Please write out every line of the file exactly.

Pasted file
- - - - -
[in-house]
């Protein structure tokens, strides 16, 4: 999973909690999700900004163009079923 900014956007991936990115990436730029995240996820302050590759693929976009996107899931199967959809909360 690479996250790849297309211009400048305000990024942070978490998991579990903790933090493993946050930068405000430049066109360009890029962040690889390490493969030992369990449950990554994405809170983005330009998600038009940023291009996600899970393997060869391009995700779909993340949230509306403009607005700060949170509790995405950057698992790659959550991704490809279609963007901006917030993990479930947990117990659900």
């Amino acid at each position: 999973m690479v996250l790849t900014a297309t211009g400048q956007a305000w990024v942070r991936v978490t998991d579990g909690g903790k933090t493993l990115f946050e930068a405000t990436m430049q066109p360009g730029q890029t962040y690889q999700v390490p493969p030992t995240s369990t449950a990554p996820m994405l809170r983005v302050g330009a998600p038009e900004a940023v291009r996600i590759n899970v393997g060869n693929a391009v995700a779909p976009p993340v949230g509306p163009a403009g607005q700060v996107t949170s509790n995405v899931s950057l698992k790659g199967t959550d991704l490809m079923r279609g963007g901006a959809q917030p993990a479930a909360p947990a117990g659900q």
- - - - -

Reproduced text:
[in-house]
């Protein structure tokens, strides 16, 4: 999973909690999700900004163009079923 900014956007991936990115990436730029995240996820302050590759693929976009996107899931199967959809909360 690479996250790849297309211009400048305000990024942070978490998991579990903790933090493993946050930068405000430049066109360009890029962040690889390490493969030992369990449950990554994405809170983005330009998600038009940023291009996600899970393997060869391009995700779909993340949230509306403009607005700060949170509790995405950057698992790659959550991704490809279609963007901006917030993990479930947990117990659900």
């Amino acid at each position: 999973m690479v996250l790849t900014a297309t211009g400048q956007a305000w990024v942070r991936v978490t998991d579990g909690g903790k933090t493993l990115f946050e930068a405000t990436m430049q066109p360009g730029q890029t962040y690889q999700v390490p493969p030992t995240s369990t449950a990554p996820m994405l809170r983005v302050g330009a998600p038009e900004a940023v291009r996600i590759n899970v393997g060869n693929a391009v995700a779909p976009p993340v949230g509306p163009a403009g607005q700060v996107t949170s509790n995405v899931s950057l698992k790659g199967t959550d991704l490809m079923r279609g963007g901006a959809q917030p993990a479930a909360p947990a117990g659900q």